We often talk about the many ways research and promotion (R&P) programs benefit both ag industries and the consumer. Our nation’s farmers and ranchers leverage these programs and the pooled resources they collect to help overcome marketing barriers and connect with consumers. R&P programs are self-help initiatives that are national in scope and funded by the industry to help these businesses continue to strengthen their rural economies and the communities they support.
To form a new R&P, there are specific steps that the industry and USDA follow:
STEP 1: A proponent submits a proposal to USDA’s Agricultural Marketing Service (AMS), which oversees all national R&P programs. The proposal typically includes an analysis of the industry, the program’s objective, and its potential impact on small businesses. While there are specific requirements needed for a proposal, the proponent can tailor the proposed program to best meet a specific industry’s needs. For example, some proposals include different eligibility requirements to vote in their referendums or an exemption for small producers, handlers and importers.
STEP 2: USDA publishes the proposal in the Federal Register, soliciting public comments so that prevailing industry thoughts are incorporated into the final program. This is important because these programs will use pooled resources from across the industry to invest in creative marketing campaigns and innovative research projects that will support all of the industry’s growers, handlers, processors, manufacturers and importers.
STEP 3: After the comment period ends, USDA reviews and analyzes the comments to determine whether the program has merit to move forward.
STEP 3a: If a review of comments shows general consensus or agreement among the industry stakeholders, USDA moves forward with the proposal and a second proposed rule is published in the Federal Register to announce a referendum so the industry can vote on the rule.
STEP 3b: If a review of the public comments suggests that a proposal needs to be re-evaluated, there are two options: 1) if the comments suggest a need to adjust parts of the proposal, a supplemental proposed rule can be published to modify parts of the proposal and request that the industry provides further comments; 2) the proposal is terminated.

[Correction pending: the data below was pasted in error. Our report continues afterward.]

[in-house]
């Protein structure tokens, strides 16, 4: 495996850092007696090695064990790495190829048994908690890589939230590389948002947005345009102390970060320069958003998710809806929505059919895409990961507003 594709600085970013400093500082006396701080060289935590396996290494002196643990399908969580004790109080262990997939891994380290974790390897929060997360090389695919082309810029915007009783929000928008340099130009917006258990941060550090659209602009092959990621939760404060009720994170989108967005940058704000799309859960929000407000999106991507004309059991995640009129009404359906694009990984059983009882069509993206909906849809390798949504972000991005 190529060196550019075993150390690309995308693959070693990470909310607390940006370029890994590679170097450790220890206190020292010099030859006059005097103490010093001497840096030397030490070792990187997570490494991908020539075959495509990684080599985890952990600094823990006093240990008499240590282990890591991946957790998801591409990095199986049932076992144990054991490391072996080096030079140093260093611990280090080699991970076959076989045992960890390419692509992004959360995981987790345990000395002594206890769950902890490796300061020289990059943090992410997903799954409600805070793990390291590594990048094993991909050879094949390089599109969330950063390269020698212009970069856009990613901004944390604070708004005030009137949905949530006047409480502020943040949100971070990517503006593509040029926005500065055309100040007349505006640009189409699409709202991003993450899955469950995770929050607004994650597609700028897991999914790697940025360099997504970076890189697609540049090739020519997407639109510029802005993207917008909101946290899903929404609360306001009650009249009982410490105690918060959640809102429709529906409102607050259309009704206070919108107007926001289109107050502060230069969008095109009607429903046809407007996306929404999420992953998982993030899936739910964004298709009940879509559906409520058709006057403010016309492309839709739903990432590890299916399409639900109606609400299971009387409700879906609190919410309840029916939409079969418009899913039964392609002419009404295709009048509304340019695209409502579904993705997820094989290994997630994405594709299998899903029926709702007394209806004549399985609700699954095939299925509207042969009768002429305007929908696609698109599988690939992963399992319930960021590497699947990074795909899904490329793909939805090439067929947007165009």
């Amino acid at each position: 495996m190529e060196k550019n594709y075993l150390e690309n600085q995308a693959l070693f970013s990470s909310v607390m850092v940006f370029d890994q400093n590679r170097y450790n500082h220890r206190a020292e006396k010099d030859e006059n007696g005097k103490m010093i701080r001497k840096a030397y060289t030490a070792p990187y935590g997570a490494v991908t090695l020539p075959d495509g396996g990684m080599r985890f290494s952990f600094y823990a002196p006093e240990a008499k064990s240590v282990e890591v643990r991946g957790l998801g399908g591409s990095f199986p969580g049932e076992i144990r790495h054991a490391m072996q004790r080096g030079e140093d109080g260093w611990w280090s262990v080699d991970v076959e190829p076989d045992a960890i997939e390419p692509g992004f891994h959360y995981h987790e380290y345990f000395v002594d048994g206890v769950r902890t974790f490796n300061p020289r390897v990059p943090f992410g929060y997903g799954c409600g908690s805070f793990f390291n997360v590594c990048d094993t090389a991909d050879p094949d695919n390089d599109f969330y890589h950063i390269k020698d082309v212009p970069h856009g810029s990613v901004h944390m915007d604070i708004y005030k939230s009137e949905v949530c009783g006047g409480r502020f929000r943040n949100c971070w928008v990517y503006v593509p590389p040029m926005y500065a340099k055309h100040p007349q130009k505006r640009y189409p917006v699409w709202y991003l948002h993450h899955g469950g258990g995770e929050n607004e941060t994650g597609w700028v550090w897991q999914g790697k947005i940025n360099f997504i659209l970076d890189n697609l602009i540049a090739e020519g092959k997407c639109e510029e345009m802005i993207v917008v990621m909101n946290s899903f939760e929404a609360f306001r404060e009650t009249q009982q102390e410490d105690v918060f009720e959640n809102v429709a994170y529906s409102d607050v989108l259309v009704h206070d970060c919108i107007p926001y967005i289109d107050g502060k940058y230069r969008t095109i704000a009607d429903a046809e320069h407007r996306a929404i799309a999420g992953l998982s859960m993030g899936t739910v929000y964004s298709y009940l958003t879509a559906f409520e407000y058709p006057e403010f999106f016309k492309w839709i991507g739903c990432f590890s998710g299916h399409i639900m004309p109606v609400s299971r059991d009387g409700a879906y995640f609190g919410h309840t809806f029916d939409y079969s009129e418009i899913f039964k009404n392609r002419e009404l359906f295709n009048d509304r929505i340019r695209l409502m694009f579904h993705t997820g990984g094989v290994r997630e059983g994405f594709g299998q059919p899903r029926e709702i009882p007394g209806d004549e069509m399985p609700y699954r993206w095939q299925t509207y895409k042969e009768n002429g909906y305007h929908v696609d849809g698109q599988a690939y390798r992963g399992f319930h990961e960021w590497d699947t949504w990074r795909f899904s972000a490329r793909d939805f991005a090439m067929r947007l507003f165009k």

STEP 4: USDA conducts a referendum, allowing eligible parties to vote on whether or not the measure is approved.
STEP 5: If the referendum is approved by the eligible voters within the industry, USDA issues a final rule implementing the program. For proposals that request a delayed referendum, the program will be announced as a final rule with a referendum to be held at a later date.
STEP 6: Nominations from the industry are collected and a board is appointed by the Secretary of Agriculture to represent the interests of the entire industry. USDA seeks nominations from the industry for board members and alternates.
These steps are intended to help the farmers and businesses establish a framework that will work across an entire industry and make the broadest positive impact for everyone involved. Industry research and promotion programs have played an important role in shaping the agricultural landscape and yielding positive results for farmers and businesses throughout the country.
For example, when research supports adding lean pork to the Dietary Approaches to Stop Hypertension – or DASH – eating plan, it helps consumers create healthy menus to meet their nutritional needs and it helps pork producers connect with a larger consumer base. And an August 2014 economic analysis found a return on investment (ROI) of $8.87 for every dollar the peanut industry invested into the National Peanut Board activities over the last 5 years. These are just a couple of ways that research and promotion programs are making a positive contribution for our nation’s agricultural businesses.
USDA is committed to supporting these industry-driven programs, and ensuring that they address the needs and help meet the challenges faced by today’s farmers and agricultural businesses.